Holiday markets offer economic boost to local businesses

Caryl Anne Francia, Business Editor

New York City is in the holiday spirit with winter markets up, to usher in the shopping season in some of the city’s popular neighborhoods.

While small businesses remain wary of rising expenses due to inflation and less revenue due to the COVID-19 pandemic, shoppers’ attendance at open-air winter markets will give these businesses exposure in addition to more sales.

Despite generally lower levels of tourism compared to 2019, NYC & Company expected the year to close with a 30% increase in tourists from last year. The marketing organization said 56.4 million people will visit New York by December’s end.

Urbanspace runs the holiday markets in Brooklyn Borough Hall, Bryant Park, Columbus Circle and Union Square. The city space development company provides rentable spaces for vendors.

“We’ve received more applications than ever before, and that tells us vendors are excited to be back in the pop-up game,” Urbanspace’s Pop-up Markets Director Evan Shelton told the Associated Press, adding that he is optimistic since more people are visiting the shops.

The Ticker rounded up three winter markets near Baruch College, so students can check out handmade gifts and artisan products made by local businesses in Manhattan.

1.  Union Square Holiday Market

Just seven blocks south of the Lawrence & Eris Field Building, Union Square may have the closest holiday market within walking distance from campus.

The Union Square Holiday Market features 185 vendors this year. It is open at full capacity, up from 80% in 2021.

“We are looking forward to welcoming back holiday shoppers for yet another year of cherished holiday memories with family and friends,” Jennifer Falk, the executive director of the Union Square Partnership, told Forbes.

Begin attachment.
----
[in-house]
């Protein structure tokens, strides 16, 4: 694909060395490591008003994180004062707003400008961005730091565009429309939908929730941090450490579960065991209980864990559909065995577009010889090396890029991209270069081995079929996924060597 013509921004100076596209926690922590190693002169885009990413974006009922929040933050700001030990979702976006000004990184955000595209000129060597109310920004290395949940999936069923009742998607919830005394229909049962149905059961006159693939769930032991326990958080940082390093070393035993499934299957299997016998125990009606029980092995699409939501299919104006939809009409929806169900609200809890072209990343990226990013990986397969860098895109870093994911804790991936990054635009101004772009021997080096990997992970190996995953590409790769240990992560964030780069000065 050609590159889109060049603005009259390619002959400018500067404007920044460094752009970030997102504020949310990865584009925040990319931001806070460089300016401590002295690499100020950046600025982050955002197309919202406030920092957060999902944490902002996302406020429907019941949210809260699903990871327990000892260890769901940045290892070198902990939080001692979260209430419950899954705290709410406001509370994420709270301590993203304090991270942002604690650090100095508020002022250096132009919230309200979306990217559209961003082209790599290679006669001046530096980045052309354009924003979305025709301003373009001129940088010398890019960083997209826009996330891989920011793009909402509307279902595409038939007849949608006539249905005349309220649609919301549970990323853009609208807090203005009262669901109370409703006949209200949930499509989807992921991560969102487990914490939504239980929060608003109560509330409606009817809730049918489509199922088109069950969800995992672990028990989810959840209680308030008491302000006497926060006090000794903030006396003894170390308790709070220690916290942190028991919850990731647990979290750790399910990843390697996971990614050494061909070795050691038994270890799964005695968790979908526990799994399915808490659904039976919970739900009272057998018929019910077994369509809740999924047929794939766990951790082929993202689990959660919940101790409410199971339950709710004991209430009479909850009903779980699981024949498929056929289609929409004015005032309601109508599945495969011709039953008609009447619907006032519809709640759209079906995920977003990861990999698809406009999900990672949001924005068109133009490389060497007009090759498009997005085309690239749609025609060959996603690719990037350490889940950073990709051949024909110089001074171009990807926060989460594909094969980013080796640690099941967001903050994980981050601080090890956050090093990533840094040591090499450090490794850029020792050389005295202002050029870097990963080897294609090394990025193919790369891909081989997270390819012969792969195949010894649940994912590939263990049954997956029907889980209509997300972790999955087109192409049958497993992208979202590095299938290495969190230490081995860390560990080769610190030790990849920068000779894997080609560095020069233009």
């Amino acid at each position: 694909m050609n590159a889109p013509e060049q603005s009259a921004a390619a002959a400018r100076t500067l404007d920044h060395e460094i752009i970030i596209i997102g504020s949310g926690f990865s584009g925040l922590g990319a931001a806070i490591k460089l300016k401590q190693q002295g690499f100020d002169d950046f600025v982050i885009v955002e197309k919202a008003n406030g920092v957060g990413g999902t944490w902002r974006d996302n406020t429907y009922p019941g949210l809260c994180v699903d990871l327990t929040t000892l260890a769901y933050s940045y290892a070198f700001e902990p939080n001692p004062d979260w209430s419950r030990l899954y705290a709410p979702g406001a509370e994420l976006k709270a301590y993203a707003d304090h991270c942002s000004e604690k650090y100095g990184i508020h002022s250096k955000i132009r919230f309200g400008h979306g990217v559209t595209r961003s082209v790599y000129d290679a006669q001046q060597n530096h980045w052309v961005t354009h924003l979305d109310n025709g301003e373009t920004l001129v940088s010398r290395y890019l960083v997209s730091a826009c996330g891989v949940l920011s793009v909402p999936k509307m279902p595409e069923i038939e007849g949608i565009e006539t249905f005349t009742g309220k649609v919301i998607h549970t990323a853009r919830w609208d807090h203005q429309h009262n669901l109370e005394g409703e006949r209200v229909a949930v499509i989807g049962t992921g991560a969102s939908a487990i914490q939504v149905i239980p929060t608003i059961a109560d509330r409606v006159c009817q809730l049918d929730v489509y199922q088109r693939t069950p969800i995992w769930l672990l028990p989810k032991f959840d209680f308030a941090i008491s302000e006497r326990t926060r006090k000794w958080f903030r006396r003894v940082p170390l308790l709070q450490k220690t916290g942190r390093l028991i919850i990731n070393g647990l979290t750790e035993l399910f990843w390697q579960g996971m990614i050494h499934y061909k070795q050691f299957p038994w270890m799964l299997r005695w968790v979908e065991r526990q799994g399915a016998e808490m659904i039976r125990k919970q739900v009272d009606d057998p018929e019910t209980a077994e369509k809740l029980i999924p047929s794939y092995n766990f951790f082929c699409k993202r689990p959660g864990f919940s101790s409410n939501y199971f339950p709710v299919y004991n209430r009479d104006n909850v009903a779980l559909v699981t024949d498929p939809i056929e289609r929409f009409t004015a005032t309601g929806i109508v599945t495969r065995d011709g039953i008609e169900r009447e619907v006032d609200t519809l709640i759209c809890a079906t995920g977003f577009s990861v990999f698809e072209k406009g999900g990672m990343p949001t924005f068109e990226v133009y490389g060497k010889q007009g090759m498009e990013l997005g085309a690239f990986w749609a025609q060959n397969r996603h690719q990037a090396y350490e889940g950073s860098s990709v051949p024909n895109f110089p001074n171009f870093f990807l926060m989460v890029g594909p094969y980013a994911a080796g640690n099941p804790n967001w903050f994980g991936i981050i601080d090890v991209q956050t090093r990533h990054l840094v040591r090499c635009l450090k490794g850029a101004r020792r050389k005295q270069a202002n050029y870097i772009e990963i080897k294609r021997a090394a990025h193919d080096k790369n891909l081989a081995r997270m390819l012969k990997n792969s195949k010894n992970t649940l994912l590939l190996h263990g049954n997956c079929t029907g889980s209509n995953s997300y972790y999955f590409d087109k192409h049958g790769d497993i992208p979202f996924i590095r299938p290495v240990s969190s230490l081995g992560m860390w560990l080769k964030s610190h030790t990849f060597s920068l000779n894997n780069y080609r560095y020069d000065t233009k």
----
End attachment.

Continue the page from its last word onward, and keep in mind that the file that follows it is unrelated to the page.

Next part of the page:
Shops open at 11 a.m. on most days except Saturdays, in which they open at 10 a.m. The market closes at 8 p.m. every day except Sunday, when it shuts down at 7 p.m.

The market will close Dec. 24.

2.  Bank of America Winter Village at Bryant Park

The Winter Village at Bryant Park features 170 vendors to shop from, in addition to four businesses stationed at the park permanently.

The village is open at full capacity for a second consecutive year. Sallie Austin Gonzales, CEO of the upstate New York-based soap company SallyeAnder, is back for a second year, too

“It’s definitely been busier than last year,” Austin Gonzales told the Associated Press. “People are taking advantage of being a part of society again and walking around.”

In addition to the vendors, the Winter Village invites visitors to skate on its ice rink for free. Sessions are limited to 55 minutes. Time slots for skating may be reserved online.

Visitors may bring their own skates. The village also rents out skates for as low as $15. It offers a 10% discount for purchases made with a card issued by Bank of America Corp., which is a sponsor.

Shops are open from 11 a.m. to 10 p.m. from Monday to Wednesday. They open at 10 a.m. and close at 11 p.m. from Thursday to Sunday.

The village will close on March 5, 2023.

3.  Grand Central Holiday Fair

Just a ride on the 6 train away from Baruch, the Grand Central Holiday Fair features 36 artisan vendors in Vanderbilt Hall.

“We are thrilled to bring back this enjoyable New York holiday tradition, which showcases the skilled craftsmanship of local vendors and is a sign of New York’s continuing retail recovery,” Catherine Rinaldi, who is president of Metro-North Railroad, told amNY.

Not run by Urbanspace, the fair is sponsored by stationery company American Greetings and SL Green Realty Corp.

The fair opens at 10 a.m. and closes at 7 p.m. on most days except Sunday, when it opens at 11 a.m. and closes at 5 p.m.

The fair will close on Dec. 24.